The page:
One of the big questions that greeted the arrival of Kathleen O’Toole as police chief last month was what she would do about the command staff, which had in preceding months been through a dizzying array of changes. By order of Mayor Ed Murray or the interim chief he installed, Harry Bailey, the department ousted or sidelined veterans and in their place named a slew of new assistant chiefs. The changes sat uneasily with some, who saw in the shakeup the influence of SPD’s two unions, both of whom supported Murray in his campaign.
O’Toole’s first foray into staffing changes came yesterday, when she announced the hiring of two civilians. Most notably, the new chief has created a new role—chief operating officer—that will be filled by Mike Wagers, who last worked at the International Association of Chiefs of Police as the director of law enforcement operations and support. O’Toole also tapped Mike Fields, the city’s labor negotiator, to serve as interim human resources director. Fields is replacing Capt. Mike Nolan in that role.
Hiring outsiders to the department may help O’Toole steer clear of some of the fierce politicking that has been at play over the last six months. And it’s also something she was obliged to do, the chief relates, speaking today with SW by phone from Boston, where she is finally packing up her things. (“I came here with one suitcase and three business suits,” she quips.)
“I was given my marching orders by both the mayor and city council to consider outside candidates,” O’Toole elaborates. She says she’s on board with that, certainly for these positions. “Police officers should do policing. And we should bring in people with appropriate management experience to do things like finance, IT and human relations.”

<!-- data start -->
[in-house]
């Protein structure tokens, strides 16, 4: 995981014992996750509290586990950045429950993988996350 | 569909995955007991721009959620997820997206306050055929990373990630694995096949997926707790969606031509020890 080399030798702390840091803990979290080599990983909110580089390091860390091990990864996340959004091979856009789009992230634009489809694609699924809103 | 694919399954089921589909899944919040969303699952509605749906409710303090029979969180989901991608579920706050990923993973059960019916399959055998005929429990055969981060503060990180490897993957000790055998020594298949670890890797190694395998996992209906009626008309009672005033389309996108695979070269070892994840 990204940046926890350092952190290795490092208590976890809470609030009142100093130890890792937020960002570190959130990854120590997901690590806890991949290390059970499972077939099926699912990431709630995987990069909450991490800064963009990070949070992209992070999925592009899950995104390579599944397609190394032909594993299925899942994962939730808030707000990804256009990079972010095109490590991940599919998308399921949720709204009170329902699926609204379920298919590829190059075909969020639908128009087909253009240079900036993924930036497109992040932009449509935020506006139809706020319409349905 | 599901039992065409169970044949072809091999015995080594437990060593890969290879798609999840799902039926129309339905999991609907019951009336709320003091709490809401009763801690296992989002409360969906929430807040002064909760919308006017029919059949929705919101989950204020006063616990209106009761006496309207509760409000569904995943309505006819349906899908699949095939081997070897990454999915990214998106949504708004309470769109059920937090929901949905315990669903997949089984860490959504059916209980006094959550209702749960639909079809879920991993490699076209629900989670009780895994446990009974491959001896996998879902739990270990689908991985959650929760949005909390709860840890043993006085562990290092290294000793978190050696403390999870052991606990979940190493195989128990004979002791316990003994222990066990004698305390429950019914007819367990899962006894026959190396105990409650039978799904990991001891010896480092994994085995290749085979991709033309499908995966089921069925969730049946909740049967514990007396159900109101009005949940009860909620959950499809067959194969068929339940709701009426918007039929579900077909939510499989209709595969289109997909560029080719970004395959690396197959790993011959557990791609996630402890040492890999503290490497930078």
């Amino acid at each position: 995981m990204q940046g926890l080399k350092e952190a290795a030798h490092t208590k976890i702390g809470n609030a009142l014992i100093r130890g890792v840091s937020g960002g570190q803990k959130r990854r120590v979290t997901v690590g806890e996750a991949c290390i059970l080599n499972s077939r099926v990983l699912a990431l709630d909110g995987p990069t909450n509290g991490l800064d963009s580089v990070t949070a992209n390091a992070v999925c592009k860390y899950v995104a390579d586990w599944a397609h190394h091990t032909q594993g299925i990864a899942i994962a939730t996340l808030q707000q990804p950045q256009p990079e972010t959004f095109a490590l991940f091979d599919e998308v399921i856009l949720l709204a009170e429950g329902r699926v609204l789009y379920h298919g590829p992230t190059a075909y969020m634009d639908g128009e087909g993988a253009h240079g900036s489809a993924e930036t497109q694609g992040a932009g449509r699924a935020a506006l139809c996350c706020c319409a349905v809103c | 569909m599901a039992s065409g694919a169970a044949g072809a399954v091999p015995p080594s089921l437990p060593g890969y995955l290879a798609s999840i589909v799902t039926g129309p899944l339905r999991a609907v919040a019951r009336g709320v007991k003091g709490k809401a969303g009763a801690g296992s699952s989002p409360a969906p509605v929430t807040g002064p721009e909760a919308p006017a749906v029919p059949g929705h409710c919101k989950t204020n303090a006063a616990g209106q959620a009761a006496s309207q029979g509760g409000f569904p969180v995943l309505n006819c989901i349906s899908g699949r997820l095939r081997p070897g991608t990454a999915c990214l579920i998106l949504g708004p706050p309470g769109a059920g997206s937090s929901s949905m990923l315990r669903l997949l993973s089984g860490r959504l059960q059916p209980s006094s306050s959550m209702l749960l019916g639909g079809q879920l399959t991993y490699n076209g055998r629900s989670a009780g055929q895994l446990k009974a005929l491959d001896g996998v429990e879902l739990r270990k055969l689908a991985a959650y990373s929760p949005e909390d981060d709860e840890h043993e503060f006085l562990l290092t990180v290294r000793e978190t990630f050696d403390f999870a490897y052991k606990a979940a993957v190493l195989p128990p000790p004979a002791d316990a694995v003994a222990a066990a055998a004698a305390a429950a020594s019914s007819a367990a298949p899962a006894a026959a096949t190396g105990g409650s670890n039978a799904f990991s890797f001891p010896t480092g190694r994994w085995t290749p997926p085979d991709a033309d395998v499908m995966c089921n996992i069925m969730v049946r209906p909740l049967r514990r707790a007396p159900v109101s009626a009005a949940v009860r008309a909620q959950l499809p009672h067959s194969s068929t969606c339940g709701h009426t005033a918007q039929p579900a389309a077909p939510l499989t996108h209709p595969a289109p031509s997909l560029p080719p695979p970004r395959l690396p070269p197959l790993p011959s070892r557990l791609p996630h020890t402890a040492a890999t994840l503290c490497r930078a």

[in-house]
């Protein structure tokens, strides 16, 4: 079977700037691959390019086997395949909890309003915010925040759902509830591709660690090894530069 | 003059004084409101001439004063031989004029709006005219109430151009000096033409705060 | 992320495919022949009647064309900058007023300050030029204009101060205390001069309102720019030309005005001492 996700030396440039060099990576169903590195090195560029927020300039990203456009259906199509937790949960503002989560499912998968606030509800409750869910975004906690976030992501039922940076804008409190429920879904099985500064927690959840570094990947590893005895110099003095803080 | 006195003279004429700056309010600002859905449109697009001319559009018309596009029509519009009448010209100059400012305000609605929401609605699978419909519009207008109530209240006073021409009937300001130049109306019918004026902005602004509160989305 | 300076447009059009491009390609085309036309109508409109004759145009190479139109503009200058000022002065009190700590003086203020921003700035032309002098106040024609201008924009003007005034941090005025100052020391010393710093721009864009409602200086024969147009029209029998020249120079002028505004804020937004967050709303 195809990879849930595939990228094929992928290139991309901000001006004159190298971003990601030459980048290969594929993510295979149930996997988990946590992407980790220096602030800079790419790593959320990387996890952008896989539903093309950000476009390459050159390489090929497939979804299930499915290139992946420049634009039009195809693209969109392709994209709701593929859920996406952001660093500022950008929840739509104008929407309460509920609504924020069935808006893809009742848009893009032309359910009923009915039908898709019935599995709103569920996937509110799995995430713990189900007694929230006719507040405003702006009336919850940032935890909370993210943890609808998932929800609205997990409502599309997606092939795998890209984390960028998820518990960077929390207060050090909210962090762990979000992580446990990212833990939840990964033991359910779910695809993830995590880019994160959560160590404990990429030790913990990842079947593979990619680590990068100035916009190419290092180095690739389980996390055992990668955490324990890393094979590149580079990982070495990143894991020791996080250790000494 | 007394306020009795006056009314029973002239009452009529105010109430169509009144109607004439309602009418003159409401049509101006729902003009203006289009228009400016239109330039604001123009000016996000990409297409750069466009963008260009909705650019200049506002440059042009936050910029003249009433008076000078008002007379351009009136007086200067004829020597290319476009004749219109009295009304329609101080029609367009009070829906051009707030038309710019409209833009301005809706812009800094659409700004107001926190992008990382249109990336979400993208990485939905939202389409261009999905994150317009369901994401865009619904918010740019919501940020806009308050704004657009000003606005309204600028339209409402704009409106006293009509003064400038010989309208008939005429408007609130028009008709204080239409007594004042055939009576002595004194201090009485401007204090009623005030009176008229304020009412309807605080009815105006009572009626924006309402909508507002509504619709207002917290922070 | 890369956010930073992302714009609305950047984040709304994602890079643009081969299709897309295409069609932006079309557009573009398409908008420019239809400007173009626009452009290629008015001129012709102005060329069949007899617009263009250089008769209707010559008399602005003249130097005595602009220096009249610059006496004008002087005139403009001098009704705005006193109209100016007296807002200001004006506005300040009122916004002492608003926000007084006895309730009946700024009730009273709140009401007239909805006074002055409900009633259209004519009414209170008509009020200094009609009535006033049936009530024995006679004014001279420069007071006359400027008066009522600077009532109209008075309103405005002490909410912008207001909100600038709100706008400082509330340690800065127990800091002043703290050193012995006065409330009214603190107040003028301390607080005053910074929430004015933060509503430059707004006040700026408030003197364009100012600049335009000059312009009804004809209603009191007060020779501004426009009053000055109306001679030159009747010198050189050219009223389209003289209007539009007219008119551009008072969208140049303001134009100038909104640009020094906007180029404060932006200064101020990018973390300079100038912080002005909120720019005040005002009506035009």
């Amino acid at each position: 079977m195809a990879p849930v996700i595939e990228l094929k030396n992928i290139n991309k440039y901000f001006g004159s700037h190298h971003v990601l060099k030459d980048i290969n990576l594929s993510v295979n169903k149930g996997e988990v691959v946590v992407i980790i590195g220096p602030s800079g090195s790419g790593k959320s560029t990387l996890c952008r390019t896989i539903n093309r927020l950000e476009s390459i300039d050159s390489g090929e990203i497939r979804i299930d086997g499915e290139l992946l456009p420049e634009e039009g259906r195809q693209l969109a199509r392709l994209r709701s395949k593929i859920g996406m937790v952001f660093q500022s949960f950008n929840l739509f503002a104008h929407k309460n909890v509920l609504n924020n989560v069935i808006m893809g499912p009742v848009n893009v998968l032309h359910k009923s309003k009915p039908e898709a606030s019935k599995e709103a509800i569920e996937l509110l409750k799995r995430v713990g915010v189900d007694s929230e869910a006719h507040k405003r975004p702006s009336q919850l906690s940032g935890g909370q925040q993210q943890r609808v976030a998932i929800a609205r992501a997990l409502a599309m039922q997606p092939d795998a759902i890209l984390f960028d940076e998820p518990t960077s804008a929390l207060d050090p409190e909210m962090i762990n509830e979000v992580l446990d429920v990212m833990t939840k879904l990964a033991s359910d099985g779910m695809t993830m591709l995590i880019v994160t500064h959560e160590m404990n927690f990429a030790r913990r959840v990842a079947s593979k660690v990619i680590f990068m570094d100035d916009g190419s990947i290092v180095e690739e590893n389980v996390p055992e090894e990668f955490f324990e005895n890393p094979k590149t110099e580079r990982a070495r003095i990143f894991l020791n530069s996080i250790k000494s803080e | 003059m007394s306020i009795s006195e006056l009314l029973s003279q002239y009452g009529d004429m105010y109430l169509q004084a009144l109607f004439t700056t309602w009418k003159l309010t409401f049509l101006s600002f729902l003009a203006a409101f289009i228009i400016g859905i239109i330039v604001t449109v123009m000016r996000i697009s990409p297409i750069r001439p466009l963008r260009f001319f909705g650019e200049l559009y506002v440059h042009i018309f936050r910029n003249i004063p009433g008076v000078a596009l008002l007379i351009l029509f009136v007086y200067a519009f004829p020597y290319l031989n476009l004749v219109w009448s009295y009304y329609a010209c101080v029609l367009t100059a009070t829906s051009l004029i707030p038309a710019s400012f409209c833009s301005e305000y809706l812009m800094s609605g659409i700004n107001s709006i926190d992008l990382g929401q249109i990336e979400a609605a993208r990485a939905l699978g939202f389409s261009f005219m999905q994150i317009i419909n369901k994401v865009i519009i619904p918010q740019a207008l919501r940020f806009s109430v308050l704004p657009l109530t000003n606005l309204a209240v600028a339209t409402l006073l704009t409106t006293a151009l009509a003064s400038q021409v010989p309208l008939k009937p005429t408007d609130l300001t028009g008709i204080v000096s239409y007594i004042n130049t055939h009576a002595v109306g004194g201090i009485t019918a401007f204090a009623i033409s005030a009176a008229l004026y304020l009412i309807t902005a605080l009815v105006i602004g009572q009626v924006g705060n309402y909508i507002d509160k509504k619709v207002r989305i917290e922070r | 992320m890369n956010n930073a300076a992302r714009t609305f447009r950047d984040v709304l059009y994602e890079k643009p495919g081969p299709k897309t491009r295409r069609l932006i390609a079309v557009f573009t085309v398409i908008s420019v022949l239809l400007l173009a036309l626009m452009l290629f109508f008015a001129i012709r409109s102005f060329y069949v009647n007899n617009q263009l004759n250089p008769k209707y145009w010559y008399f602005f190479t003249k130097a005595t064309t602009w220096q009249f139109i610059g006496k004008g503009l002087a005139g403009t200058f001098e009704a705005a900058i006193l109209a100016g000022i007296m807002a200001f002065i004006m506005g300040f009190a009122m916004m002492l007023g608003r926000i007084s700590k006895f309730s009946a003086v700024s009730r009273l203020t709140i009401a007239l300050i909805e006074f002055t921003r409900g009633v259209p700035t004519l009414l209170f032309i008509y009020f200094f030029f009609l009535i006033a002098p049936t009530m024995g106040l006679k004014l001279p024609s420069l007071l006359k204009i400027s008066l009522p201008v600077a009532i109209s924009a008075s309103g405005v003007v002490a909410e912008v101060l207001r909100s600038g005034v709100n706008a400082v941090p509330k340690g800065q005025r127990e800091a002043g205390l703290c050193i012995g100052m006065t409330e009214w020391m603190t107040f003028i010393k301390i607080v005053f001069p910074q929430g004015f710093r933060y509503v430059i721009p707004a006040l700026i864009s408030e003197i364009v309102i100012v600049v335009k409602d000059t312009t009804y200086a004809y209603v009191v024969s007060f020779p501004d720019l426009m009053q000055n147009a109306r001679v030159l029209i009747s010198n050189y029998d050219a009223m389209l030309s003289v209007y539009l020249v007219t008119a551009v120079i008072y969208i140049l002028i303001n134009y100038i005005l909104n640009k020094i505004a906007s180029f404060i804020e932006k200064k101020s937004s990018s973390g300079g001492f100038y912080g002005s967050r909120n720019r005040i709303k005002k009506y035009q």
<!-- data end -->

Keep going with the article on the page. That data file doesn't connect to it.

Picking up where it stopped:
Fields, she adds, might work outside SPD but has been very much involved with the department. As the city’s labor negotiator, he has worked on SPD’s collective bargaining agreements. “He knows the organization. He knows the players,” O’Toole says.
In any case, more outsiders are likely on the way. O’Toole says that she’s open to reaching beyond the department for “sworn positions as well.” By that, she means assistant chief positions. It’s these she says she was alluding to when she wrote, in a message posted on SPD’s website yesterday, about “rumors” that have been circulating.
“There have been rumors and rumors about rumors,” says Seattle Police Officers’ Guild president Ron Smith. “Everybody’s waiting to see what she’s going to do.”
Indeed, this is where things will really get interesting, and we’ll see what previous changes will stick. The Seattle Police Management Association is pursuing an unfair labor practice complaint with the state Public Employment Relations Commission over legislation passed by city council that allows the chief to hire assistants from the outside. SPMA president Eric Sano says his union isn’t against all outside hires, but believes the number needs to be negotiated so that outsiders aren’t suddenly running the entire department.
“I’ve sat down with the chief and I’ve found her to be reasonable,” Sano says, although he won’t divulge any specifics of their conversation. “She is a person who wants to avoid ULPs (unfair labor practices) and grievances.”
O’Toole isn’t yet saying how many more outsiders she might bring in. She says she thinks it’s important to give those now in command positions “an opportunity to prove themselves.” But they don’t have long to do so. She says more announcements will likely be made in the next few weeks.